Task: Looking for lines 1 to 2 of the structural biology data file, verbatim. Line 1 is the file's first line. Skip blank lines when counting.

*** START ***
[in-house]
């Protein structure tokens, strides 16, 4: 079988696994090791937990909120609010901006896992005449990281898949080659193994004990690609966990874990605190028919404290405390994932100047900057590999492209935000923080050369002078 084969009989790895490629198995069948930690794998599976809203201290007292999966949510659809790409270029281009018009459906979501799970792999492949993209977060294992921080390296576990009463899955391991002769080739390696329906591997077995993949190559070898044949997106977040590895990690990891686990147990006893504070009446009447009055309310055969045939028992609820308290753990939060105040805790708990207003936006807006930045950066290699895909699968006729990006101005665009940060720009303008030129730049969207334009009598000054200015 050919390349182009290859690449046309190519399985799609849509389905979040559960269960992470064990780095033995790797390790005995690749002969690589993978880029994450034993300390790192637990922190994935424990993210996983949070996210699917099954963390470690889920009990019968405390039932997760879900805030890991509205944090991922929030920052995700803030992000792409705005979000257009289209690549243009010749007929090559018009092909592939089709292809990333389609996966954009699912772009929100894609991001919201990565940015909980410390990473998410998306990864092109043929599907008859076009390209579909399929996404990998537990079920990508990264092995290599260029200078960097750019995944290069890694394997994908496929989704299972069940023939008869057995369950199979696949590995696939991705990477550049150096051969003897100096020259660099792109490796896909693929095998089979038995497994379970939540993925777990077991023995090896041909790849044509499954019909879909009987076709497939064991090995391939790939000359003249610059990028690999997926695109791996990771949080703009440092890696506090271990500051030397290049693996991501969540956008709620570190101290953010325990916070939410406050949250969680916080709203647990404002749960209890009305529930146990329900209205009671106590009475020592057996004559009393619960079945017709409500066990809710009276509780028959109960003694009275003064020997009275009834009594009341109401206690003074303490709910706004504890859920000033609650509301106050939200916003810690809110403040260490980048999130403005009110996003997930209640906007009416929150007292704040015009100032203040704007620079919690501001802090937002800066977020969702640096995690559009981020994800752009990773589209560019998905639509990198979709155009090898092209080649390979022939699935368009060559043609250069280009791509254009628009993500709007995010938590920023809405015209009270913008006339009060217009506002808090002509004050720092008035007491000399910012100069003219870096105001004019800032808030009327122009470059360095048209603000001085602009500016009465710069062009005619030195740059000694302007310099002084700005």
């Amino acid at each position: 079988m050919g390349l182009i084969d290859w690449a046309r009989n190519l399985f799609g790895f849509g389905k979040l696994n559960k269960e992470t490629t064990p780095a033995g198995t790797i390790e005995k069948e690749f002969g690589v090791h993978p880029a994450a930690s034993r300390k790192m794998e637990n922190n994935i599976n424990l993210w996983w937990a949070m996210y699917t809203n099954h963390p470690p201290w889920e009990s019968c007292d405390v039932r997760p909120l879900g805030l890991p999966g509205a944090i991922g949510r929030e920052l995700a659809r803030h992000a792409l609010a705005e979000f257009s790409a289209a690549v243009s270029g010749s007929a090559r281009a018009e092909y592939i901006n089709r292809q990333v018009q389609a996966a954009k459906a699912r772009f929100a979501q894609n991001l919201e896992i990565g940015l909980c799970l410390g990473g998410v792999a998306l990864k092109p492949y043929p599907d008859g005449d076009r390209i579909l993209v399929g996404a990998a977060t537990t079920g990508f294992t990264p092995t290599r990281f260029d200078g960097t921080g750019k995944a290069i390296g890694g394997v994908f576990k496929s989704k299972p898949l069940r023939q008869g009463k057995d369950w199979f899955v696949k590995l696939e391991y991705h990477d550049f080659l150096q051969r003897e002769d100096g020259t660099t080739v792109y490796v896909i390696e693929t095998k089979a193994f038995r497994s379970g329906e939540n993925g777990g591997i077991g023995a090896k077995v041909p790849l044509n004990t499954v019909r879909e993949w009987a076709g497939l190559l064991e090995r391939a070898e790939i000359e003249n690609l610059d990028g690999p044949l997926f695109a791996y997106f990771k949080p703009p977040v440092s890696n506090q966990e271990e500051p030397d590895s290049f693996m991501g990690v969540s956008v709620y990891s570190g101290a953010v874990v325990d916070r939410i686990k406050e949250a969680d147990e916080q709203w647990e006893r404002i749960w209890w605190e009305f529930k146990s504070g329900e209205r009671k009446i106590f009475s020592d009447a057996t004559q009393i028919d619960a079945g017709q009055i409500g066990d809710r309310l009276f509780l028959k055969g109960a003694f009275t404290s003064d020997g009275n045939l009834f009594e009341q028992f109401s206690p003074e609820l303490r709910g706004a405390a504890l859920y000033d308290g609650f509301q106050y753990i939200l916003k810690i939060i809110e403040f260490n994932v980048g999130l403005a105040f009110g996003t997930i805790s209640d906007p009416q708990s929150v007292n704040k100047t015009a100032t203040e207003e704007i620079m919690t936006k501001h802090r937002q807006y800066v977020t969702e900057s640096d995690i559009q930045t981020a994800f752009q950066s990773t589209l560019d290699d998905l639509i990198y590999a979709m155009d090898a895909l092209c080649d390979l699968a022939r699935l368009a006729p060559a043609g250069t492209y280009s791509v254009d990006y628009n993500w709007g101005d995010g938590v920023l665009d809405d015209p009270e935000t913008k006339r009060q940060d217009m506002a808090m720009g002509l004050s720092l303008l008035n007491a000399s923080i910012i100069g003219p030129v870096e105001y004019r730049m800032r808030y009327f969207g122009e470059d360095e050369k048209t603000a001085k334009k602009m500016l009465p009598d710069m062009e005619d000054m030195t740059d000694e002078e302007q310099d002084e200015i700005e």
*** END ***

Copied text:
[in-house]
């Protein structure tokens, strides 16, 4: 079988696994090791937990909120609010901006896992005449990281898949080659193994004990690609966990874990605190028919404290405390994932100047900057590999492209935000923080050369002078 084969009989790895490629198995069948930690794998599976809203201290007292999966949510659809790409270029281009018009459906979501799970792999492949993209977060294992921080390296576990009463899955391991002769080739390696329906591997077995993949190559070898044949997106977040590895990690990891686990147990006893504070009446009447009055309310055969045939028992609820308290753990939060105040805790708990207003936006807006930045950066290699895909699968006729990006101005665009940060720009303008030129730049969207334009009598000054200015 050919390349182009290859690449046309190519399985799609849509389905979040559960269960992470064990780095033995790797390790005995690749002969690589993978880029994450034993300390790192637990922190994935424990993210996983949070996210699917099954963390470690889920009990019968405390039932997760879900805030890991509205944090991922929030920052995700803030992000792409705005979000257009289209690549243009010749007929090559018009092909592939089709292809990333389609996966954009699912772009929100894609991001919201990565940015909980410390990473998410998306990864092109043929599907008859076009390209579909399929996404990998537990079920990508990264092995290599260029200078960097750019995944290069890694394997994908496929989704299972069940023939008869057995369950199979696949590995696939991705990477550049150096051969003897100096020259660099792109490796896909693929095998089979038995497994379970939540993925777990077991023995090896041909790849044509499954019909879909009987076709497939064991090995391939790939000359003249610059990028690999997926695109791996990771949080703009440092890696506090271990500051030397290049693996991501969540956008709620570190101290953010325990916070939410406050949250969680916080709203647990404002749960209890009305529930146990329900209205009671106590009475020592057996004559009393619960079945017709409500066990809710009276509780028959109960003694009275003064020997009275009834009594009341109401206690003074303490709910706004504890859920000033609650509301106050939200916003810690809110403040260490980048999130403005009110996003997930209640906007009416929150007292704040015009100032203040704007620079919690501001802090937002800066977020969702640096995690559009981020994800752009990773589209560019998905639509990198979709155009090898092209080649390979022939699935368009060559043609250069280009791509254009628009993500709007995010938590920023809405015209009270913008006339009060217009506002808090002509004050720092008035007491000399910012100069003219870096105001004019800032808030009327122009470059360095048209603000001085602009500016009465710069062009005619030195740059000694302007310099002084700005």